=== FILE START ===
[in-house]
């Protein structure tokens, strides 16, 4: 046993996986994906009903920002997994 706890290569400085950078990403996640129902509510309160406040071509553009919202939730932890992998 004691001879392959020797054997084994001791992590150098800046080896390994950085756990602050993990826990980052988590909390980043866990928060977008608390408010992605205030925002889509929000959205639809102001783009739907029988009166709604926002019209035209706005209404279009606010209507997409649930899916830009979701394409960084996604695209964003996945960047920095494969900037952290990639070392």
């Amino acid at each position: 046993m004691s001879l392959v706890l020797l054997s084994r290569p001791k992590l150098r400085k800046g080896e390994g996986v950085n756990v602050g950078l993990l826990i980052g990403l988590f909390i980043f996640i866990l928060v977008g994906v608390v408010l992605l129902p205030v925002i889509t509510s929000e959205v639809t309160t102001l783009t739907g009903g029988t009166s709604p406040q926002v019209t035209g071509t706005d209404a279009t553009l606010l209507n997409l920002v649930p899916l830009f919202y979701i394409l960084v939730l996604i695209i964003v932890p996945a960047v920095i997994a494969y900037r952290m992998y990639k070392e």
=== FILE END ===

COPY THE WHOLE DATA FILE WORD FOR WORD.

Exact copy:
[in-house]
């Protein structure tokens, strides 16, 4: 046993996986994906009903920002997994 706890290569400085950078990403996640129902509510309160406040071509553009919202939730932890992998 004691001879392959020797054997084994001791992590150098800046080896390994950085756990602050993990826990980052988590909390980043866990928060977008608390408010992605205030925002889509929000959205639809102001783009739907029988009166709604926002019209035209706005209404279009606010209507997409649930899916830009979701394409960084996604695209964003996945960047920095494969900037952290990639070392």
């Amino acid at each position: 046993m004691s001879l392959v706890l020797l054997s084994r290569p001791k992590l150098r400085k800046g080896e390994g996986v950085n756990v602050g950078l993990l826990i980052g990403l988590f909390i980043f996640i866990l928060v977008g994906v608390v408010l992605l129902p205030v925002i889509t509510s929000e959205v639809t309160t102001l783009t739907g009903g029988t009166s709604p406040q926002v019209t035209g071509t706005d209404a279009t553009l606010l209507n997409l920002v649930p899916l830009f919202y979701i394409l960084v939730l996604i695209i964003v932890p996945a960047v920095i997994a494969y900037r952290m992998y990639k070392e």